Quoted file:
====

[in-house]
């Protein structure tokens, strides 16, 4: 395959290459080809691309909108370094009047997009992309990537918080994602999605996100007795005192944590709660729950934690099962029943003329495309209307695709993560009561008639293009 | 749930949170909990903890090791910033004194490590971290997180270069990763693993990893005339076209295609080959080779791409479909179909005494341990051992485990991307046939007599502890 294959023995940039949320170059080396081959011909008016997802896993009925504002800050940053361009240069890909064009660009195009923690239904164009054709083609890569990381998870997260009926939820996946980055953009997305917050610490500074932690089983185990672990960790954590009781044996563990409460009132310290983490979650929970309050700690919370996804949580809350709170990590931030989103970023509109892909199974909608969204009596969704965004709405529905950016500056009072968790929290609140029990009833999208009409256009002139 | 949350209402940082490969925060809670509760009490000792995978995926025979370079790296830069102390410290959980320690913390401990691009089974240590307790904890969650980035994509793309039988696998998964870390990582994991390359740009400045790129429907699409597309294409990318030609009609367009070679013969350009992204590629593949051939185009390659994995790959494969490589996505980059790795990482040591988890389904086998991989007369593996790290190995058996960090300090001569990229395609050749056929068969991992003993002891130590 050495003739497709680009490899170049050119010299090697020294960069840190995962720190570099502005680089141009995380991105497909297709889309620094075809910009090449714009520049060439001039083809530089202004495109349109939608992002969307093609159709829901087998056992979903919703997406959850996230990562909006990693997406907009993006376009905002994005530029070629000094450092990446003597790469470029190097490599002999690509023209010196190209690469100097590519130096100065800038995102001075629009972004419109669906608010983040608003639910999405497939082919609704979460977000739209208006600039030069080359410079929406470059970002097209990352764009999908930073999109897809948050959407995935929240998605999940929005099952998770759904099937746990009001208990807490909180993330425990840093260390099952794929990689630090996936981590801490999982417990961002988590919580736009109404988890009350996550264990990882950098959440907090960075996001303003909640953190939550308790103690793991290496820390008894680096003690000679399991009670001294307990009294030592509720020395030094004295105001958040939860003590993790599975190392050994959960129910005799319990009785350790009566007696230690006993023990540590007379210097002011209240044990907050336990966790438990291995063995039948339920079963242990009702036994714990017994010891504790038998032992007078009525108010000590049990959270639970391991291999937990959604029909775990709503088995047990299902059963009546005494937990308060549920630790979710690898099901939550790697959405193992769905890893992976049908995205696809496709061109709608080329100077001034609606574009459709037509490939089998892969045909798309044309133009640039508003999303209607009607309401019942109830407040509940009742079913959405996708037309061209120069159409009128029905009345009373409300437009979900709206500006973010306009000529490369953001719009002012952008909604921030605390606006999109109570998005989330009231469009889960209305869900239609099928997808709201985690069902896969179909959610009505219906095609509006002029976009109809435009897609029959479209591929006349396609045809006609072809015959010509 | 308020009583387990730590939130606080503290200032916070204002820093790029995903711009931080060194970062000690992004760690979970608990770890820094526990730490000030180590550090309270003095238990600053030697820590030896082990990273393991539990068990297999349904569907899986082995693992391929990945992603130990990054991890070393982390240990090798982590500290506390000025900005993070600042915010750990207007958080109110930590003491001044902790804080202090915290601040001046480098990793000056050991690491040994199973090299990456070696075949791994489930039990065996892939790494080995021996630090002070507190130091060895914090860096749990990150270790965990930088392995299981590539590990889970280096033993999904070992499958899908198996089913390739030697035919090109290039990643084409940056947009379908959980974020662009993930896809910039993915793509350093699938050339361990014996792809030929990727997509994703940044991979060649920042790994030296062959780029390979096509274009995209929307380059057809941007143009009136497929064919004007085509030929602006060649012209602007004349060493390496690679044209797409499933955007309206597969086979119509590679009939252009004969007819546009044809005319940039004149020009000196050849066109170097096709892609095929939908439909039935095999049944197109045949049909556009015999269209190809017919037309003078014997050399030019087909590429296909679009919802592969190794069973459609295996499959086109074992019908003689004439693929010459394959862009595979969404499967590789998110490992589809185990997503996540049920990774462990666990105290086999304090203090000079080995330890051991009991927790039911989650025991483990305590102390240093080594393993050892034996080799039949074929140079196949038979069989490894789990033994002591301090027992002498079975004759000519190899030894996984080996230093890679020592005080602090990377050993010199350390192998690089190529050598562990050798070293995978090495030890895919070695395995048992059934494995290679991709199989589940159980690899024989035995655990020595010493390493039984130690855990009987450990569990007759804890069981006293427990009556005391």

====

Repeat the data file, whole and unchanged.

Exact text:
[in-house]
């Protein structure tokens, strides 16, 4: 395959290459080809691309909108370094009047997009992309990537918080994602999605996100007795005192944590709660729950934690099962029943003329495309209307695709993560009561008639293009 | 749930949170909990903890090791910033004194490590971290997180270069990763693993990893005339076209295609080959080779791409479909179909005494341990051992485990991307046939007599502890 294959023995940039949320170059080396081959011909008016997802896993009925504002800050940053361009240069890909064009660009195009923690239904164009054709083609890569990381998870997260009926939820996946980055953009997305917050610490500074932690089983185990672990960790954590009781044996563990409460009132310290983490979650929970309050700690919370996804949580809350709170990590931030989103970023509109892909199974909608969204009596969704965004709405529905950016500056009072968790929290609140029990009833999208009409256009002139 | 949350209402940082490969925060809670509760009490000792995978995926025979370079790296830069102390410290959980320690913390401990691009089974240590307790904890969650980035994509793309039988696998998964870390990582994991390359740009400045790129429907699409597309294409990318030609009609367009070679013969350009992204590629593949051939185009390659994995790959494969490589996505980059790795990482040591988890389904086998991989007369593996790290190995058996960090300090001569990229395609050749056929068969991992003993002891130590 050495003739497709680009490899170049050119010299090697020294960069840190995962720190570099502005680089141009995380991105497909297709889309620094075809910009090449714009520049060439001039083809530089202004495109349109939608992002969307093609159709829901087998056992979903919703997406959850996230990562909006990693997406907009993006376009905002994005530029070629000094450092990446003597790469470029190097490599002999690509023209010196190209690469100097590519130096100065800038995102001075629009972004419109669906608010983040608003639910999405497939082919609704979460977000739209208006600039030069080359410079929406470059970002097209990352764009999908930073999109897809948050959407995935929240998605999940929005099952998770759904099937746990009001208990807490909180993330425990840093260390099952794929990689630090996936981590801490999982417990961002988590919580736009109404988890009350996550264990990882950098959440907090960075996001303003909640953190939550308790103690793991290496820390008894680096003690000679399991009670001294307990009294030592509720020395030094004295105001958040939860003590993790599975190392050994959960129910005799319990009785350790009566007696230690006993023990540590007379210097002011209240044990907050336990966790438990291995063995039948339920079963242990009702036994714990017994010891504790038998032992007078009525108010000590049990959270639970391991291999937990959604029909775990709503088995047990299902059963009546005494937990308060549920630790979710690898099901939550790697959405193992769905890893992976049908995205696809496709061109709608080329100077001034609606574009459709037509490939089998892969045909798309044309133009640039508003999303209607009607309401019942109830407040509940009742079913959405996708037309061209120069159409009128029905009345009373409300437009979900709206500006973010306009000529490369953001719009002012952008909604921030605390606006999109109570998005989330009231469009889960209305869900239609099928997808709201985690069902896969179909959610009505219906095609509006002029976009109809435009897609029959479209591929006349396609045809006609072809015959010509 | 308020009583387990730590939130606080503290200032916070204002820093790029995903711009931080060194970062000690992004760690979970608990770890820094526990730490000030180590550090309270003095238990600053030697820590030896082990990273393991539990068990297999349904569907899986082995693992391929990945992603130990990054991890070393982390240990090798982590500290506390000025900005993070600042915010750990207007958080109110930590003491001044902790804080202090915290601040001046480098990793000056050991690491040994199973090299990456070696075949791994489930039990065996892939790494080995021996630090002070507190130091060895914090860096749990990150270790965990930088392995299981590539590990889970280096033993999904070992499958899908198996089913390739030697035919090109290039990643084409940056947009379908959980974020662009993930896809910039993915793509350093699938050339361990014996792809030929990727997509994703940044991979060649920042790994030296062959780029390979096509274009995209929307380059057809941007143009009136497929064919004007085509030929602006060649012209602007004349060493390496690679044209797409499933955007309206597969086979119509590679009939252009004969007819546009044809005319940039004149020009000196050849066109170097096709892609095929939908439909039935095999049944197109045949049909556009015999269209190809017919037309003078014997050399030019087909590429296909679009919802592969190794069973459609295996499959086109074992019908003689004439693929010459394959862009595979969404499967590789998110490992589809185990997503996540049920990774462990666990105290086999304090203090000079080995330890051991009991927790039911989650025991483990305590102390240093080594393993050892034996080799039949074929140079196949038979069989490894789990033994002591301090027992002498079975004759000519190899030894996984080996230093890679020592005080602090990377050993010199350390192998690089190529050598562990050798070293995978090495030890895919070695395995048992059934494995290679991709199989589940159980690899024989035995655990020595010493390493039984130690855990009987450990569990007759804890069981006293427990009556005391």